They'll remember you because, even though they were just another call to you, you were a major player in a defining event in their lives. They'll come up to you, years after the fact, and say, "I remember you. You take care of me when I had my heart attack."

And likely all you did was apply oxygen and take them to the hospital. Maybe you helped them with another dose of nitro or encouraged them to take an aspirin — really nothing they couldn't have done themselves. But you're the one they remembered, and you're the one they thanked.

You should bother, because in the tapestry of human existence, you get to contribute your own unique stitch. You get to make your mark in ways that cannot be quantified on a spreadsheet or a profit and loss statement. Not everyone gets to touch the life of another, but EMTs do.

You should bother, because when people are at their most vulnerable, they will invite you into their homes and tell you things they won't even tell their priest. And they'll expect you to make it better somehow. I'm not sure you understand now how profound an honor that is, but hopefully one day you will.

The question is, can you be worthy of that honor?

If you think so, then welcome to EMS. Do us proud.

-Kelly Grayson"


Verbal vomit in 3...2...1... Let the wandering thoughts begin!

So I'm talking to one of my best friends, whom I have known for 20+ years (good Lord...) and we're answering that age old question: how's it going? I tell her how it's going and she says "I'm sure that's a tough place to be, but you're gonna grow from it." I responded with "Dude, I can't take anymore personal growth. I'm like, Dear God, please, no more character building experiences."

That got me to thinking about character...

char·ac·ter [kar-ik-ter]
1. the aggregate of features and traits that form the individual nature of some person or thing.
2. one such feature or trait; characteristic.
3. moral or ethical quality: a man of fine, honorable character.
4. qualities of honesty, courage, or the like; integrity: It takes character to face up to a bully.
5. reputation: a stain on one's character.

Helen Keller said "Character cannot be developed in ease and quiet. Only through experience of trial and suffering can the soul be strengthened, ambition inspired, and success achieved."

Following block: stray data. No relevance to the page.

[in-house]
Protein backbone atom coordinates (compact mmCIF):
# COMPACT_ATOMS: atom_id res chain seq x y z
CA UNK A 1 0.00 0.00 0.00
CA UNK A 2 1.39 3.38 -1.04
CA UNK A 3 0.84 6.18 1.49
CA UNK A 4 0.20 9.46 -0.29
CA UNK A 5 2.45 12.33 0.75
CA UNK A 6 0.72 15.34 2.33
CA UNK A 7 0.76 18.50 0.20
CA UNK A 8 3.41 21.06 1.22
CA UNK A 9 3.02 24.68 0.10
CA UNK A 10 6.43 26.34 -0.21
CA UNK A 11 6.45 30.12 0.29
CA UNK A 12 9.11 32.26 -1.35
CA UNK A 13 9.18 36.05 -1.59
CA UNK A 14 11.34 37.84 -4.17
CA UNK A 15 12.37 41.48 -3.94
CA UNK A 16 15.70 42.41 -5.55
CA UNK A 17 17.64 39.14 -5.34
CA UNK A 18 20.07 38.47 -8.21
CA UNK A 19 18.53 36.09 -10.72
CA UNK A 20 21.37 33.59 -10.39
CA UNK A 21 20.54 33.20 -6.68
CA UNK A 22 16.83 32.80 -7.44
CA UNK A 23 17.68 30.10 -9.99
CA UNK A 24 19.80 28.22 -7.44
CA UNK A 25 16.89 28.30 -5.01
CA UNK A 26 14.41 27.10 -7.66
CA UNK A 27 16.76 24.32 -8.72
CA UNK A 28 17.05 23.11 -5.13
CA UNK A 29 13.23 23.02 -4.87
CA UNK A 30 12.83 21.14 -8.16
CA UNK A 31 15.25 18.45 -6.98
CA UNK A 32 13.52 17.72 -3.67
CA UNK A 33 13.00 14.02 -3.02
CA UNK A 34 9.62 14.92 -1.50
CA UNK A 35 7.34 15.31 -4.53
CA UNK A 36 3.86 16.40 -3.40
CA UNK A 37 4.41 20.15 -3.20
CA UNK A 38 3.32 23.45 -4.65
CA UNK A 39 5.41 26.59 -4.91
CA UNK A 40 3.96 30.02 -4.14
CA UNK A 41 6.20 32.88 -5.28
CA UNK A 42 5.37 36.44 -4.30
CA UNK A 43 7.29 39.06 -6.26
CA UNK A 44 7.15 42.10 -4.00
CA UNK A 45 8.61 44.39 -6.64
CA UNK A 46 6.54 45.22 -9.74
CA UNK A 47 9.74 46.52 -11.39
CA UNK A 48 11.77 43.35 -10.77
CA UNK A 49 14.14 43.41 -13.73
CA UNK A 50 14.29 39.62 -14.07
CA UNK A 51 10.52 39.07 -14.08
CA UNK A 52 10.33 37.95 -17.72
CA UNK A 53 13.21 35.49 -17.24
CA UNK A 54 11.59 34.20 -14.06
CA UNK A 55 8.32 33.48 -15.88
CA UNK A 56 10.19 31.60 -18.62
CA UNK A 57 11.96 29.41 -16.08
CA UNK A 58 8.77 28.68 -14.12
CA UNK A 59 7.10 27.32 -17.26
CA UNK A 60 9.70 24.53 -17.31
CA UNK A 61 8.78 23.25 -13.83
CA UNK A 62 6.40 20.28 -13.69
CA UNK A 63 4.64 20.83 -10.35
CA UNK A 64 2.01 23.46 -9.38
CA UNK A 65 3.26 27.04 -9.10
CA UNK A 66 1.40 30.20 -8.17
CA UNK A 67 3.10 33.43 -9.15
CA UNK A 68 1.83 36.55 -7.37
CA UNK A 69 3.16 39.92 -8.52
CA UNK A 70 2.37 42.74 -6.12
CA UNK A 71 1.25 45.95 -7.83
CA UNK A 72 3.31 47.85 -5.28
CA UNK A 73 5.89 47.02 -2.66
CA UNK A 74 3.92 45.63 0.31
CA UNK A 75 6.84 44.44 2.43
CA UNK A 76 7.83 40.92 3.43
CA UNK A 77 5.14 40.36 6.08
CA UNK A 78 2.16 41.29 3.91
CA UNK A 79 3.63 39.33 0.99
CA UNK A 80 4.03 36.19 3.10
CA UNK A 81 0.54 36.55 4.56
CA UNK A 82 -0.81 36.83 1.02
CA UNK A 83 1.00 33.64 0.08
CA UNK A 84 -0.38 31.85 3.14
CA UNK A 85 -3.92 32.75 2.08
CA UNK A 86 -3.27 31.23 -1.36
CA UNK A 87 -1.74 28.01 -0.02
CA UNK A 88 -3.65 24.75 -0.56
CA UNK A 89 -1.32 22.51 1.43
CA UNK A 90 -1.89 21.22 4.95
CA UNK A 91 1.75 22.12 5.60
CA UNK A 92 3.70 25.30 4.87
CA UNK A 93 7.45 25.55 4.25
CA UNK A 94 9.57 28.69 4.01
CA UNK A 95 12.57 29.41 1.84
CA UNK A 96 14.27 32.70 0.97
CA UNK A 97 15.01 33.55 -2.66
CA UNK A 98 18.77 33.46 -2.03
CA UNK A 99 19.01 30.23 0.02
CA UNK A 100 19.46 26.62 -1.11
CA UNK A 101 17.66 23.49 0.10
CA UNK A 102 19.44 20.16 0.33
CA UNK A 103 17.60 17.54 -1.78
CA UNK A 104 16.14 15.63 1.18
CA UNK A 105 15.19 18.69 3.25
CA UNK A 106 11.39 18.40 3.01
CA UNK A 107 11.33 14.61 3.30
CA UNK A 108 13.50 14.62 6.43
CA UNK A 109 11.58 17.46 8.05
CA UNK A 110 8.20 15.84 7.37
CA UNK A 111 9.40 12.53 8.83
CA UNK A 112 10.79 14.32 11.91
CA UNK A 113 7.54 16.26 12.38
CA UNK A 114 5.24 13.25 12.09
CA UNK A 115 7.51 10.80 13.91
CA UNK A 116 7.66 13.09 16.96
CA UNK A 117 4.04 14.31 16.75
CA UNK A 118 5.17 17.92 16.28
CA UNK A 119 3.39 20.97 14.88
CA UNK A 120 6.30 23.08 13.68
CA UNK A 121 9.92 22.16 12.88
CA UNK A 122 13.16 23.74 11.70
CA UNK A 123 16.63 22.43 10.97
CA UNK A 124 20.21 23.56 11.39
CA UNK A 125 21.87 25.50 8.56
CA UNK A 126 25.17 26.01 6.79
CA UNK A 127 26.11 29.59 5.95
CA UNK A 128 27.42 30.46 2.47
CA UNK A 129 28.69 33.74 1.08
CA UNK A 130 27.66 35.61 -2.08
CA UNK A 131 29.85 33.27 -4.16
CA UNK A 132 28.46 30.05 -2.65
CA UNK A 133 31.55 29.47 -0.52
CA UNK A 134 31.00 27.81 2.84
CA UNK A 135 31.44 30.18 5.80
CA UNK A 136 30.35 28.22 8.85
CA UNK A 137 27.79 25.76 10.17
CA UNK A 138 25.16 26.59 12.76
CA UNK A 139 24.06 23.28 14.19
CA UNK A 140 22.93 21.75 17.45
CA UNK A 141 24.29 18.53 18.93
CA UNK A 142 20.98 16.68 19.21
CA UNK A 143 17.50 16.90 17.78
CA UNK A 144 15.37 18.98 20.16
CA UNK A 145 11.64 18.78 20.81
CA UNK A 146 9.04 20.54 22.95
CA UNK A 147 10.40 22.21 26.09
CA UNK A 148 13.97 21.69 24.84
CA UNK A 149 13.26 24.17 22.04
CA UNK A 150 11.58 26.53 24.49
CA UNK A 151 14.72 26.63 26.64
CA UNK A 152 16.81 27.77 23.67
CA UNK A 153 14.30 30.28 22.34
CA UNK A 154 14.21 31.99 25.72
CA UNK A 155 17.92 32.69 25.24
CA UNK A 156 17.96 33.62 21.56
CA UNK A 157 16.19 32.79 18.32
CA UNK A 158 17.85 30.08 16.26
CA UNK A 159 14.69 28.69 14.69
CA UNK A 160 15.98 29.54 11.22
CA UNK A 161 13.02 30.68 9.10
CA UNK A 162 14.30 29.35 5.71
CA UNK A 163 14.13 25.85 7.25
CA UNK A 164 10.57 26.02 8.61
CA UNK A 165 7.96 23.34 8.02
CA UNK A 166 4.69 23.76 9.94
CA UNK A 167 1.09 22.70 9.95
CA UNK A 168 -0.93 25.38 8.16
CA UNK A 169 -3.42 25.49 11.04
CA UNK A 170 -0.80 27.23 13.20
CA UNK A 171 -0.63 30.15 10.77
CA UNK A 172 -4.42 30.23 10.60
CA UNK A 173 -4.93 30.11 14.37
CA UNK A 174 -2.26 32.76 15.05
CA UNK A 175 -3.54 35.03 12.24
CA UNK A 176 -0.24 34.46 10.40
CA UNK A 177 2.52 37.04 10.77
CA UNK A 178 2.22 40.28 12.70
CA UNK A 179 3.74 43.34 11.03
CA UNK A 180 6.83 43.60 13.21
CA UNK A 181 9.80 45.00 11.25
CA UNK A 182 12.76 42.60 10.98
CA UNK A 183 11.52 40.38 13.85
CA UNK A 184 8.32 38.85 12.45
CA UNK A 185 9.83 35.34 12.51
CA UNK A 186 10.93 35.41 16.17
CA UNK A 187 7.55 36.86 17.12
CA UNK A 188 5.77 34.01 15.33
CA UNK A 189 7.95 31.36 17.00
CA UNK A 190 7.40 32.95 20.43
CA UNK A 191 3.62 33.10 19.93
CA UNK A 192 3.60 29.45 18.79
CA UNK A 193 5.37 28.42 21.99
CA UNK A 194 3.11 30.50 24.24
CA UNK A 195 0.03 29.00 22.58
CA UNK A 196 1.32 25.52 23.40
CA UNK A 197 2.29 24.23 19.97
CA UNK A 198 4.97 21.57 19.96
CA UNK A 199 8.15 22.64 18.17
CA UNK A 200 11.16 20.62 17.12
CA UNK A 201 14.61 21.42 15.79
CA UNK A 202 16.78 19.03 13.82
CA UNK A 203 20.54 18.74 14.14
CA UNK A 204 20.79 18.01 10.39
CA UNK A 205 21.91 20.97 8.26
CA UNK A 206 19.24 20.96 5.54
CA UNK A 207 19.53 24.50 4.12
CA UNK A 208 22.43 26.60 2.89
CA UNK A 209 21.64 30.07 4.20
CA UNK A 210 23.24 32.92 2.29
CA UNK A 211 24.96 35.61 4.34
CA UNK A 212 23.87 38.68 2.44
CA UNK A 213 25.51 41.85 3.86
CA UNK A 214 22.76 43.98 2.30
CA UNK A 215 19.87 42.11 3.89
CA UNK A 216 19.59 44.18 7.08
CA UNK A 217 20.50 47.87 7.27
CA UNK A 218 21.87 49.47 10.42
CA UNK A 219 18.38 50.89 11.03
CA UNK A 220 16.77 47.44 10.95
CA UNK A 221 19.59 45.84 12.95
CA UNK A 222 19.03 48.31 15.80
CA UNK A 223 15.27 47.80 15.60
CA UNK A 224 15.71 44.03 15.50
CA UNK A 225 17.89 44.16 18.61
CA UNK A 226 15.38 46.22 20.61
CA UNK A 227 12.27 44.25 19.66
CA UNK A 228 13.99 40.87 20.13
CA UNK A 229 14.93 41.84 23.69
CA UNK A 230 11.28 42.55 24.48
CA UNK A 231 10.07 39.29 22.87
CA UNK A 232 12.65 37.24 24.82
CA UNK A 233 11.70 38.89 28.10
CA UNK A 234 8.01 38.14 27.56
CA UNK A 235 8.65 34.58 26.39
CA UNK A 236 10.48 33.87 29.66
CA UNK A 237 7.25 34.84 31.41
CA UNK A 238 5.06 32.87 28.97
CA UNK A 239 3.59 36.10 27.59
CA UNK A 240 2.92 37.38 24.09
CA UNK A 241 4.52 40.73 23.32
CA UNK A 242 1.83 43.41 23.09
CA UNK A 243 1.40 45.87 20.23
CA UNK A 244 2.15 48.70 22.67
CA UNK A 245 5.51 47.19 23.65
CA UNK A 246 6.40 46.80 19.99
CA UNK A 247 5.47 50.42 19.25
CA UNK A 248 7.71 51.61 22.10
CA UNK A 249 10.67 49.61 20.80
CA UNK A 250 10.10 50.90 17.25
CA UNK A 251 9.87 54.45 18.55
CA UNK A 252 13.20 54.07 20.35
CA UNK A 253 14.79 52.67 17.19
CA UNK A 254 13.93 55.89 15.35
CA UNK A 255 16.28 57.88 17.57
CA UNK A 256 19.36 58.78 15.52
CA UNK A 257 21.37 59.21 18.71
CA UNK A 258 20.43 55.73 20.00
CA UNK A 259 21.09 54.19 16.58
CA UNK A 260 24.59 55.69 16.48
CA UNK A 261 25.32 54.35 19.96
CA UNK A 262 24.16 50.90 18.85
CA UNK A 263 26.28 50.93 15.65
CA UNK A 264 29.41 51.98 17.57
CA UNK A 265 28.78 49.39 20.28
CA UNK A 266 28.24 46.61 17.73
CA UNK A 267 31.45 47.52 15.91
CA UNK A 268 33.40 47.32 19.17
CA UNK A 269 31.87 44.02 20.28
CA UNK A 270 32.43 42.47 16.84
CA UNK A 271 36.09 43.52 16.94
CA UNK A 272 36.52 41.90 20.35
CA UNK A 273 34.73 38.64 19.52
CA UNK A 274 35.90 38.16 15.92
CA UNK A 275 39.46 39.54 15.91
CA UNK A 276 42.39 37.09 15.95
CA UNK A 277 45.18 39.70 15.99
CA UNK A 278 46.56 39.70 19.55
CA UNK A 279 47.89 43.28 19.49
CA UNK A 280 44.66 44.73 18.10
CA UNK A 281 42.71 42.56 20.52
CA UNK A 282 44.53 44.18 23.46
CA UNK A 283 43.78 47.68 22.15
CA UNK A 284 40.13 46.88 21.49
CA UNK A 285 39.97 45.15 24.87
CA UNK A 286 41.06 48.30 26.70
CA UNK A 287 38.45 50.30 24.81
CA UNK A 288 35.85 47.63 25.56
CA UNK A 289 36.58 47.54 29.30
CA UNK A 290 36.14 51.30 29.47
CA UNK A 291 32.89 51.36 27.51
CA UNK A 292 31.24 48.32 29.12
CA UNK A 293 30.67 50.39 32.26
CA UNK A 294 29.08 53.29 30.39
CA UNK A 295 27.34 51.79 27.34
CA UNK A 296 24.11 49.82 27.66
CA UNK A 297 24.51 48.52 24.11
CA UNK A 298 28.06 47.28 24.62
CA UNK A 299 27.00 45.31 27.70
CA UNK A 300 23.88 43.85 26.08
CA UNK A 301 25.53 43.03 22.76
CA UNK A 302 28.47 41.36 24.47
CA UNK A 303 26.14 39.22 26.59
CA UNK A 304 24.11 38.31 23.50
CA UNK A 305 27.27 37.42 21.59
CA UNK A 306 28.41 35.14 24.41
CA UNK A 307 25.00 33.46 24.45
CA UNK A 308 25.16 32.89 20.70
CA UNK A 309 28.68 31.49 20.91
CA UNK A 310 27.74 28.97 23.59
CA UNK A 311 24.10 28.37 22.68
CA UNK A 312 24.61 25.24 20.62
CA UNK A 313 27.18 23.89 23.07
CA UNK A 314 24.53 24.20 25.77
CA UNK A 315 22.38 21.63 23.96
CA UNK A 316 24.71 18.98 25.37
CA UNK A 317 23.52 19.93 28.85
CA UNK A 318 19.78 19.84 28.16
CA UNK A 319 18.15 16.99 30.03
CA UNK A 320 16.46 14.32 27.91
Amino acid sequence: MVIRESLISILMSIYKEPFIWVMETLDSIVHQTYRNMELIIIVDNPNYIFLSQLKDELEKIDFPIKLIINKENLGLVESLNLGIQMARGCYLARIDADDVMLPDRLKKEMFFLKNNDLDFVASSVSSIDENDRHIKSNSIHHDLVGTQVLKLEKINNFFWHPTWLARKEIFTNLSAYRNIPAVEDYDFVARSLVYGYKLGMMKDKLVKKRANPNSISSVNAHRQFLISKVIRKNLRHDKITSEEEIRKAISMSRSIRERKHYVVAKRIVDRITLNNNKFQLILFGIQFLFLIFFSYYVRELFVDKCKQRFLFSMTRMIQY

Lawrence G. Lovasik said "Strength of character means the ability to overcome resentment against others, to hide hurt feelings, and to forgive quickly." 

All that being said, or read, rather, is there such a thing as too much character building? I mean, let's say someone has a really rough life. Just blow after blow after blow. They're kicked when they're down and when they get up the rug just gets pulled out from under them... But they keep a good attitude, stay positive, keep working hard. They have "character" up the wazoo. When is enough enough? 

I suppose life really is just a series of ups and downs. Sometimes there are far more downs. And I suppose that since beauty is in the eye of the beholder (I wonder how many more cliches I can fit into this post...), perhaps ups and downs are different for each individual person. 
Suddenly it all becomes clear to me

I was reminded of a conversation I had had with my mom earlier in the week. I was commenting on how people say "I don't have money for [ _____ ]" or "Man, I am broke" and in my mind, broke means, well, broke. No money. Nadda. Zip. Nil. Not "my bank account dipped below $2k, man I'm broke." 
My mom pointed out that people have different definitions for things. Broke to me means something completely different to a lot of my friends and family.

Along that same train of thought, a trial for someone else might be easy for me, and vice versa. 

I think this is why sometimes I lack sympathy when listening to others talk about their troubles. If it isn't something that was/is difficult for me, it's tough for me to not think "Suck it up, you pansy" or "life isn't fair, I suggest you stop whining about it." 

Buuuuut this is something I'm working on. 
YAY for personal growth! WOO character building! (said no one ever...)

I Am Happiest

I am happiest

                              with a good song,
    a hot bath,
and a warm cup of tea.

I am happiest
                          When I can be alone
                And be completely happy
Being me.

These are the times I am happiest.

When The Fog Lifts

It's an amazingly free feeling when a funky mood lifts. The past few weeks have been so great! And not because any situations have changed, but because my attitude has.

I've been spending a lot of time thinking lately. Really examining my choices, actions and motivations. I've also been thinking quite a bit about the people that have come into my life and left or come into my life and stayed. I'm grateful for every single person. Without those experiences with those people, I wouldn't be who I am today.

Passive aggression is something I've always struggled with and I'm learning to let go of my anger and the hurt I have allowed others to cause me. It's enlightening!

That being said, I still think about, care for and miss a few of those people that have come into my life and left. But dealing with those thoughts and the missing them is helping me to grow even further. One person in particular is dealing with family stuff right now, and that's exactly where they need to be. (If you're reading this, you know who you are and I'm so proud of you for doing what you're doing... I still miss you though!)

I've been dragging my feet long enough about the medic stuff. I might be terrified to mess up, but it's time to face the fear and conquer it. I simply can't deny the calling on my life or the love I have for EMS.

Slowly but surely, I'm getting there... One step at a time. Next step, AMR and Rural Metro. :) I just keep reminding myself that life is NOT about the destination and I'm learning to find joy and appreciation in the journey.